Food

January 2007: 100 Very Best Restaurants

Ambitious Italian cooking without pretension.

No. 79: A la Lucia

You can make the case that the area doesn’t have many real Italian restaurants, that most are too fancy-dancy for a simple weeknight dinner. Or you can head to this Alexandria restaurant, which is plenty good enough to satisfy your red-sauce and Chianti cravings—and without busting the budget.

Don’t come here looking for carpaccio, agnolotti, and whole grilled fishes—northern-Italian staples that are all lightness. This kitchen dishes up the cooking of southern Italy, and the best plates have an earthy heartiness that is all the more winning for being so unfashionable in this age of Italian micro-regionality: rustic soups (including lentil and white bean); a superb cannelloni stuffed with ground veal; thick, ruffled malfadine sauced with a rich veal ragu; and veal stew with soupy, cheesy polenta.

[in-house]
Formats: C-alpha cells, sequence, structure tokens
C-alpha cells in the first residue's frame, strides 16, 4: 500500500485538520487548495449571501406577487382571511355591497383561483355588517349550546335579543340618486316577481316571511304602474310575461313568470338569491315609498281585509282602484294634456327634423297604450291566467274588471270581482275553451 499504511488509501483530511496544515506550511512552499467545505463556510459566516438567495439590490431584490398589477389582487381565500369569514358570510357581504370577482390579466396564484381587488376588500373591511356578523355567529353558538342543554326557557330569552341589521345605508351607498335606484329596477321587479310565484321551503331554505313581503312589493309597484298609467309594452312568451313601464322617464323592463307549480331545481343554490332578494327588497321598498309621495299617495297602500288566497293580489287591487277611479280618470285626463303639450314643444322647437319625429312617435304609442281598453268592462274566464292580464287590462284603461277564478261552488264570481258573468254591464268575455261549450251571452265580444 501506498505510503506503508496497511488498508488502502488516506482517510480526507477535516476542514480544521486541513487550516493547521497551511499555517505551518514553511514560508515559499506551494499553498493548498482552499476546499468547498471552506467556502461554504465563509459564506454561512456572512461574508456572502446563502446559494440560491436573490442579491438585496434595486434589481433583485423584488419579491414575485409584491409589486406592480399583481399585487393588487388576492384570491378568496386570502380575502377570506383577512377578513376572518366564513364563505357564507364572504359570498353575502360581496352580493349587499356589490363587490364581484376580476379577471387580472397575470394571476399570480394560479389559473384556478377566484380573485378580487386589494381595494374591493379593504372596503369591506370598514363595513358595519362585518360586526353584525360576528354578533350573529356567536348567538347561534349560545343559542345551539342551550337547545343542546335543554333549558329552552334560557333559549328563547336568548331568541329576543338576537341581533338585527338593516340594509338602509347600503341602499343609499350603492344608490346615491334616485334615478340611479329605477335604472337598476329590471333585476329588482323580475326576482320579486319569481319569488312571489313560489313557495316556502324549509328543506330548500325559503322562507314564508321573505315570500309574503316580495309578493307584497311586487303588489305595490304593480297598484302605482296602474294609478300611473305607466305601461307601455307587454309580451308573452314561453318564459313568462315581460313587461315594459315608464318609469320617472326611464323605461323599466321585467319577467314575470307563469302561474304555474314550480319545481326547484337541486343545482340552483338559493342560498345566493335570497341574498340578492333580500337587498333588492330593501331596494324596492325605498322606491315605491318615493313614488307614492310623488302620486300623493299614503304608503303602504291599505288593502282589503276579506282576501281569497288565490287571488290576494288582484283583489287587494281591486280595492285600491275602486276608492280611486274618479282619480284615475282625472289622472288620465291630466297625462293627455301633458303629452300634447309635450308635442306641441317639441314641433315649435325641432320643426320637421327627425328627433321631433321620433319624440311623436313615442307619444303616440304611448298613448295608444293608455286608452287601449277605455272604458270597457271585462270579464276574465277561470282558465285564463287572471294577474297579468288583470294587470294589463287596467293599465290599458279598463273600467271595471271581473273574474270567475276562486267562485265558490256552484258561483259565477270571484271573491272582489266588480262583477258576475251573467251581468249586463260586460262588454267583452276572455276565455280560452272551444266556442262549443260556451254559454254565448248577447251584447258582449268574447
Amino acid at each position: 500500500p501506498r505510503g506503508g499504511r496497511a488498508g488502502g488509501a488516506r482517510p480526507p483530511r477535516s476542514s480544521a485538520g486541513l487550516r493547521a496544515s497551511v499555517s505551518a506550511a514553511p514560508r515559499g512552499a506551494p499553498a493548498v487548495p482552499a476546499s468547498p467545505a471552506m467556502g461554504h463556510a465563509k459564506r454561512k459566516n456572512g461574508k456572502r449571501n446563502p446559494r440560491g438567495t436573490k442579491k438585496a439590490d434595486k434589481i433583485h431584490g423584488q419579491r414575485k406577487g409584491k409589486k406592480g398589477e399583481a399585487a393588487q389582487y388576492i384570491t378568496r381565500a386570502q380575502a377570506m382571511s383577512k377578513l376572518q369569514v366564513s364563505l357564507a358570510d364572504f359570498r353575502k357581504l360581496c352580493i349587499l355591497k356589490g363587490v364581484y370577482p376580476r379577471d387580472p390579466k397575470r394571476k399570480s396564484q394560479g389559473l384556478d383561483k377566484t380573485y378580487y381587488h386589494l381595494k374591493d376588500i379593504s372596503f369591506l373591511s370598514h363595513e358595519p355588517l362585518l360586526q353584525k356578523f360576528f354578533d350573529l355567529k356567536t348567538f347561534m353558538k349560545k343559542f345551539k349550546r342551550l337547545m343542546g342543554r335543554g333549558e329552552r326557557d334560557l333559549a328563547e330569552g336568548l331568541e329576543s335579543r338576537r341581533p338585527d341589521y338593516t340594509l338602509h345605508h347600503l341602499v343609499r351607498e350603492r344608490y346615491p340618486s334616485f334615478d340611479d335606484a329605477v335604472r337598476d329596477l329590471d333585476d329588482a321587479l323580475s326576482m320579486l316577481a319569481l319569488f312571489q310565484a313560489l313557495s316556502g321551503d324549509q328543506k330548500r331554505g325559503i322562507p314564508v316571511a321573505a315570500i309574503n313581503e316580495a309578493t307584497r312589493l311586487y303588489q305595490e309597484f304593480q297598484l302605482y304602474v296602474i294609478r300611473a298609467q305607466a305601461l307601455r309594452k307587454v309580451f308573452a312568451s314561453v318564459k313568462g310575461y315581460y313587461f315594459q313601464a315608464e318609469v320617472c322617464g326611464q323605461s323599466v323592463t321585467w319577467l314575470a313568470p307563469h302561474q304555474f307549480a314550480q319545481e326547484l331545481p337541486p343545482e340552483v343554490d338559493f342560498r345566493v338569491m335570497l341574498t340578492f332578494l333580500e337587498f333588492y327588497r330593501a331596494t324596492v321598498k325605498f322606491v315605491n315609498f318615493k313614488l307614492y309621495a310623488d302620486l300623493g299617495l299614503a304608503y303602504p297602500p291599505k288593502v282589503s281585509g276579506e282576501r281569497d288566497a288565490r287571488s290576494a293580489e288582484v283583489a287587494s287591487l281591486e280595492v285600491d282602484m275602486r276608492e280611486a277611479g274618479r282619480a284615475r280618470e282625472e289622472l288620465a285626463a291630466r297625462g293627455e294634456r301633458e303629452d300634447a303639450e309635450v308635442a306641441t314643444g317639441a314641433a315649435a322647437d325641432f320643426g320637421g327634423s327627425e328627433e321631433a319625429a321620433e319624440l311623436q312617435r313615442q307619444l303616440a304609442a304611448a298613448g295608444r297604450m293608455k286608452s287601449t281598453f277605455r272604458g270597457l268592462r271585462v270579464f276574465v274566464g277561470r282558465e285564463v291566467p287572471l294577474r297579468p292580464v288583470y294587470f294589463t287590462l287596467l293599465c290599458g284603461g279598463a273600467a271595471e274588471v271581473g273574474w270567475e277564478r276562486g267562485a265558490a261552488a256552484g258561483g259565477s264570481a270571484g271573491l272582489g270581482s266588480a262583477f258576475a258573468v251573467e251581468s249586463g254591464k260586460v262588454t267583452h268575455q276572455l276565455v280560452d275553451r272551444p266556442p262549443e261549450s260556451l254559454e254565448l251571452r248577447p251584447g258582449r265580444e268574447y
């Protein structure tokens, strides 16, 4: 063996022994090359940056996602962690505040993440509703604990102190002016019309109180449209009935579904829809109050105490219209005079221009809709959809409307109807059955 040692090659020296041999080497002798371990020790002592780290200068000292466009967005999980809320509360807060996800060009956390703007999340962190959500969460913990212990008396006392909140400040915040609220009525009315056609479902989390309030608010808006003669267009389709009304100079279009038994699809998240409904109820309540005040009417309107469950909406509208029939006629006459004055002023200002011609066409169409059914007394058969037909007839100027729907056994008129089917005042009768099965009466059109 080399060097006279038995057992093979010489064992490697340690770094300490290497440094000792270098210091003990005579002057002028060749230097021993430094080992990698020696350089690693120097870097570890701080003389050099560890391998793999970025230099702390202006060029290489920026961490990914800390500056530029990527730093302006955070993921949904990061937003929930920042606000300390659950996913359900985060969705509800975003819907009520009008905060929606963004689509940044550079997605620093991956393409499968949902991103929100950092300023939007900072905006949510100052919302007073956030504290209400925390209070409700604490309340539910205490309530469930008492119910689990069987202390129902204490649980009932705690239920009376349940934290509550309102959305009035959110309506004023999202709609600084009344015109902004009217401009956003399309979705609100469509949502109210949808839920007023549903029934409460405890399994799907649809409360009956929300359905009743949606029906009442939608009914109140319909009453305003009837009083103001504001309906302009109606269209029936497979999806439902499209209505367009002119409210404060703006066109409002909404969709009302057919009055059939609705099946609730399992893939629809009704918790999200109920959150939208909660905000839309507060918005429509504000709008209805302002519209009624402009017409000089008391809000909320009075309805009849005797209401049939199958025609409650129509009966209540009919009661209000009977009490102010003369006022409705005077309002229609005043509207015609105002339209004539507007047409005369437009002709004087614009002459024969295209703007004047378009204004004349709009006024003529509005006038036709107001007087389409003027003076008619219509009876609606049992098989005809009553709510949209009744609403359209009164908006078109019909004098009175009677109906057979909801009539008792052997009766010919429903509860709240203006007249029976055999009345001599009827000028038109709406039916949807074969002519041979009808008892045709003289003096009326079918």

All go down easily, especially with a bottle of wine from the affordable list, which is strong on Chiantis and Aglianicos and is put together by owner Michael Nayeri, who also runs the wine shop next door.

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